EdD (Doctor of Education)
Date of Award
Committee Chair or Co-Chairs
James Lampley, Brian Noland, Anthony Pittarese
The purpose of the non-experimental quantitative research study was to identify if there is a significant difference between the types of budget model an institution utilizes, institutional size, and student enrollment, retention, and graduation rates. This study was to identify if there is significant difference between institutional size and the type budget model utilized.
Member institutions of the American Association of State Colleges and Universities (AASCU) were selected to participate in this study due to their similarities of mission and admissions policy. AASCU institutions share a common mission that focuses on access, innovation, regional support, and inclusion. AASCU institutions are all public regional institutions.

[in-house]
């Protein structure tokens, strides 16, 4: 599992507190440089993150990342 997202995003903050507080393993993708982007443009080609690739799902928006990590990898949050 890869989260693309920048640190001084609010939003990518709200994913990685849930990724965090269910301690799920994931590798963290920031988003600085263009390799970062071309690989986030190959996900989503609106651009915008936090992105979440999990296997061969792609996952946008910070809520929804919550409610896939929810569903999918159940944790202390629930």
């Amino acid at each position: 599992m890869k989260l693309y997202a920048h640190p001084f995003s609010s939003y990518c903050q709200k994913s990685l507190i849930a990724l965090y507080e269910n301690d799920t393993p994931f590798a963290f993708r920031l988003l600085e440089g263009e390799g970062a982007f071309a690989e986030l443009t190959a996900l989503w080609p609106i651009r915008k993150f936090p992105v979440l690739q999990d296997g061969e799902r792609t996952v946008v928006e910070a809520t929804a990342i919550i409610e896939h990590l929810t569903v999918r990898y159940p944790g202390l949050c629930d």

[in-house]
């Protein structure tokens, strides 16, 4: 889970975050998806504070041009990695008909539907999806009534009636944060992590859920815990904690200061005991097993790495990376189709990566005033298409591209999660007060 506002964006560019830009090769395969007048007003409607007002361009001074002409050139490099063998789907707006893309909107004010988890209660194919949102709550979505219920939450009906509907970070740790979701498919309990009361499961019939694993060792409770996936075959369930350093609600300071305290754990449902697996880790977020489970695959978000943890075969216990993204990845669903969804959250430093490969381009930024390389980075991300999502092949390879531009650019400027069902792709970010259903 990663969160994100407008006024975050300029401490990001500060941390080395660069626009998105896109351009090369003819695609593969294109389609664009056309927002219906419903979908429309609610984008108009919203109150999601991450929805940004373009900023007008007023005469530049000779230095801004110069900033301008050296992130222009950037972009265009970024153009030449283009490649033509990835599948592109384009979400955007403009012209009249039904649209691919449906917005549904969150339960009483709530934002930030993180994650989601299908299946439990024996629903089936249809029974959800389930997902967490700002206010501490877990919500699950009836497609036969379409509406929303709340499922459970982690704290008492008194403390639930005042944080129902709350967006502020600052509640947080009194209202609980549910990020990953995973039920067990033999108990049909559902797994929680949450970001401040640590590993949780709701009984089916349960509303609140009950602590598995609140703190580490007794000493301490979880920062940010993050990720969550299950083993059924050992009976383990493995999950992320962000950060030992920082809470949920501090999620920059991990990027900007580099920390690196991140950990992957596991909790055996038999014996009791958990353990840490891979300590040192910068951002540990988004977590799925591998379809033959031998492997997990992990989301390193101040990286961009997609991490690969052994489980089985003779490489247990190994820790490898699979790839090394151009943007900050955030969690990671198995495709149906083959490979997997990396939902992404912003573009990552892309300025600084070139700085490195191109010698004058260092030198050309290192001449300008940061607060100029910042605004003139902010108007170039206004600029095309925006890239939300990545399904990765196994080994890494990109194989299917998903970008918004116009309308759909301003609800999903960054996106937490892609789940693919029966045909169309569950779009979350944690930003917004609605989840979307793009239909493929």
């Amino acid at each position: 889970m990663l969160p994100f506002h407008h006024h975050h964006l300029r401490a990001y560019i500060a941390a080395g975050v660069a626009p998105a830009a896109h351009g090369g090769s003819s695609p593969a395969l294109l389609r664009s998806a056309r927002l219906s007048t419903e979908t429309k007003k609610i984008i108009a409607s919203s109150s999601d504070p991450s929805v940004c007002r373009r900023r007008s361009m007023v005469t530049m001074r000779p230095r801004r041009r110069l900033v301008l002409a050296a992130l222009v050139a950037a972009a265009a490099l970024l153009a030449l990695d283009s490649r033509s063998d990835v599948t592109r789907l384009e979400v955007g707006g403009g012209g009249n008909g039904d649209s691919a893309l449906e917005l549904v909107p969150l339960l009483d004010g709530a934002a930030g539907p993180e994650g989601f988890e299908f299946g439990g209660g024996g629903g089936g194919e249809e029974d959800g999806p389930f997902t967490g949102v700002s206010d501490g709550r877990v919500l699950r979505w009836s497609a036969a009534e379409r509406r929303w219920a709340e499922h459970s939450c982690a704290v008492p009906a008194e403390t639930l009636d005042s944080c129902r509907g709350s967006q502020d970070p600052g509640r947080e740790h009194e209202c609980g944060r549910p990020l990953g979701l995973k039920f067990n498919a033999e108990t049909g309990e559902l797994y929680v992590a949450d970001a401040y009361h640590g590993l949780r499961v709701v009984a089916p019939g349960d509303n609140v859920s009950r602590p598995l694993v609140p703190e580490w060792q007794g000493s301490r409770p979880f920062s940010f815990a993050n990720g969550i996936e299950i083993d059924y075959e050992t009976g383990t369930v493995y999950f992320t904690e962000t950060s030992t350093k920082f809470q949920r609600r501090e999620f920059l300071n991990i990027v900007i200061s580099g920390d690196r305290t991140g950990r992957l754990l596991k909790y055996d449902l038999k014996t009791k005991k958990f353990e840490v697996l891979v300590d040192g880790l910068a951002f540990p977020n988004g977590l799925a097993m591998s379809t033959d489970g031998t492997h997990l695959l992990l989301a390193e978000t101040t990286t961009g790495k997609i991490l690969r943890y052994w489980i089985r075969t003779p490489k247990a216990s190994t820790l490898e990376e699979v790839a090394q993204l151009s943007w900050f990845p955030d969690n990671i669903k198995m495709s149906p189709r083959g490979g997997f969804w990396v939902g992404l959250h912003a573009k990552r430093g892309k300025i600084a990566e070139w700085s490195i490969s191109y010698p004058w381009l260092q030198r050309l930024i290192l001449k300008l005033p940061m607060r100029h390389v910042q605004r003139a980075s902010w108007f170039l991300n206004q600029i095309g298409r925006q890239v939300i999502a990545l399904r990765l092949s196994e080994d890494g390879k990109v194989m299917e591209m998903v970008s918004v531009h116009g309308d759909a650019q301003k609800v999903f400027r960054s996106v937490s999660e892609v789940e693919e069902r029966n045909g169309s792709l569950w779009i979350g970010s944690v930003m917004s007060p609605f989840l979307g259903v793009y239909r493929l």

Larger institutions within the study presented significantly higher retention and graduation rates compared to medium size institutions. I used the Carnegie classification of size as institutions that have enrollments less than 3,000 as small, institutions that have enrollments less than 10,000 as medium, and institutions with enrollments greater than 10,000 as large. I study found no significant difference in the types of budget model utilized and the student outcomes related to enrollment, retention, or graduation rates. I did indicate that institutions that utilized a more decentralized budgeting approach had higher enrollment percentages and higher retention and graduation rates than institutions that utilized a centralized budget model. I also did not identify any significant difference in the size of an institution and the type of budget model utilized.
Dissertation - unrestricted
Batchelder, James P., "University Budget Models, Institutional Size, and Student Outcomes" (2020). Electronic Theses and Dissertations. Paper 3832. https://dc.etsu.edu/etd/3832
Copyright by the authors.